The Multilateral Investment Court locking in ISDS

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Friends of the Earth Europe | 27 November 2017

The Multilateral Investment Court locking in ISDS

Ten reasons why the EU’s proposal for a Multilateral Investment Court doesn’t fix a fundamentally flawed system

The European Commission is planning to establish a so-called Multilateral Investment Court (MIC), a new international court where corporations can sue governments for laws and regulations that harm their profits. The court is supposed to replace the controversial investor-state dispute settlement (ISDS) mechanism, but we have identified 10 key problems with the new proposal, in which corporations still enjoy unjustified privileges at the expense of people, the environment and our democracy.

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  • The Multilateral Investment Court locking in ISDS1-December-2017 | Pierre DIDIER

    1.Foreign direct investment is incommensurably higher in countries that fully respect the rule of law. In the others, only a form of ISDS can afford some guarantees and secure the investments these countries eagerly need. More investment guarantees attracts more investment. De facto discrimination against an investor is not insurable.
    2.Modern investment treaties (like relevant CETA clauses) explicitly safeguard parties’ sovereign right to legislate for the protection of human, environment, consumers, social and cultural rights etc. No arbitration panel could ignore or overstep such clear limit to their adjudication competences.
    3.Adopting a form of ISDS does not prevent recipient states to streghten their judicial process to fight investors (national or foreigners) misconduct;
    4.No obligation to respect human, social, environmental etc. rights: false in the new ISDS agreements/clauses - see above-; no restriction to access: false: see the considerable access restrictions (e.g. no possible claim for missing of expected benefit, need for real economic activity in the host country etc. etc.) in CETA and Investment Court proposal.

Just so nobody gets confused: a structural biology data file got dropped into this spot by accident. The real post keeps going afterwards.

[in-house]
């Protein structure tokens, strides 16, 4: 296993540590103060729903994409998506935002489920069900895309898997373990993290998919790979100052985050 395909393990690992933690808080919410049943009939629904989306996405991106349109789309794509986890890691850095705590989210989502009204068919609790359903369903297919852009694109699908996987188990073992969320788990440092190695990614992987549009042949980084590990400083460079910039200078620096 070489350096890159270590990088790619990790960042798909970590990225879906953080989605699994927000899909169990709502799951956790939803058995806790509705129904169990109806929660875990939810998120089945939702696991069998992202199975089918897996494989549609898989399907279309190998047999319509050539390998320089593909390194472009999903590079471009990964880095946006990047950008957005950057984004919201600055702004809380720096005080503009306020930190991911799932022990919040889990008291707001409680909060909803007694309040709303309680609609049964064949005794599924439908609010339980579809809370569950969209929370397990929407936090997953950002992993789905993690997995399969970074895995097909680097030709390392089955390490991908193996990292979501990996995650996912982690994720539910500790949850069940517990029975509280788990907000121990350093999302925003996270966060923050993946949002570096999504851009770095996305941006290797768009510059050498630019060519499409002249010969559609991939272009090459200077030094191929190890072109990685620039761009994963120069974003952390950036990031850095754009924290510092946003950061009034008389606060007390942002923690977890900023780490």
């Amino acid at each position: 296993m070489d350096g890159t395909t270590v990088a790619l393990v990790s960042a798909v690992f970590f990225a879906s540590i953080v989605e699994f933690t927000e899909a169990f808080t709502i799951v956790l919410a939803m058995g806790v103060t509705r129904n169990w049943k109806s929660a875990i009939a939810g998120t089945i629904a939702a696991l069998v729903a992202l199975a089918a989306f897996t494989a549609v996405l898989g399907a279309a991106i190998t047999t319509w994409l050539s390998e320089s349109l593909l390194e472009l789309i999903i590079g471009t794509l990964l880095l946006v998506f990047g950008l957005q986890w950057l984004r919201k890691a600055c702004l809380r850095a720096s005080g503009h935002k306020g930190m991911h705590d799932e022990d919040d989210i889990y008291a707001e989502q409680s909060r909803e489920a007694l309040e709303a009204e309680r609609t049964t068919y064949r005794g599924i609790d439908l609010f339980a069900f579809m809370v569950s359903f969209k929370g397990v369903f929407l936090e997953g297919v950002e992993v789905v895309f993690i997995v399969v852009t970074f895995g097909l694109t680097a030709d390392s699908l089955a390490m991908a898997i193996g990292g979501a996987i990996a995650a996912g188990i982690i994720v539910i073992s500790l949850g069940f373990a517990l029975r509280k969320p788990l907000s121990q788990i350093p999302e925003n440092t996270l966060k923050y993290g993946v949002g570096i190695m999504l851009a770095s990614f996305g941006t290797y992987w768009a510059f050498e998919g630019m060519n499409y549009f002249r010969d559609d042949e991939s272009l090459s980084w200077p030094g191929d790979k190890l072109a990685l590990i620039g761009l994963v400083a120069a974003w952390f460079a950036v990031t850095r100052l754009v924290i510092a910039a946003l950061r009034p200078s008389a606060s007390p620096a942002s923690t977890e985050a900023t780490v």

5.No respect for domestic courts: is an investor de facto expropriated from his business by an obligation to hand over his intellectual property rights in China, by the abrupt and discriminative cutting of electricity or oil in Russia, by an abrupt and discriminative prohibition to operate in some African countries etc., whenever hurting local interests, able to rely with due process on local courts? Are the Hungarian courts going to protect an investor in culture/education as Soros against the manoeuvres of Orban? Would Bulgarian courts certainly protect a foreign investor against a public discrimination inspired by local competitors?
    6.Same arbitrators: arbitrators are, by definition, corrupt? Better choose arbitrators with no knowledge of investment law?
    7. Regulatory chill: current ISDS formulas (see above) target only de facto or legal expropriation chill, yet with considerable limits;
    8.Locking in ISDS: ISDS exist since decades. A small country like Belgium has "old" ISDS clauses in eighty agreements with third countries. Spectacular abuses of such clauses have existed- most turned down by arbitrators. But current EU proposals considerably discipline possible abuses;
    9. Undermining reform: a non partisan and informed reading of EU proposals leads to conlude that they are the most possible equilibrated and fair solution;
    10. Is there anyone on earth thinking that the EUCJ - in light of its 2/15 Opinion- might crush the new ISDS formula?

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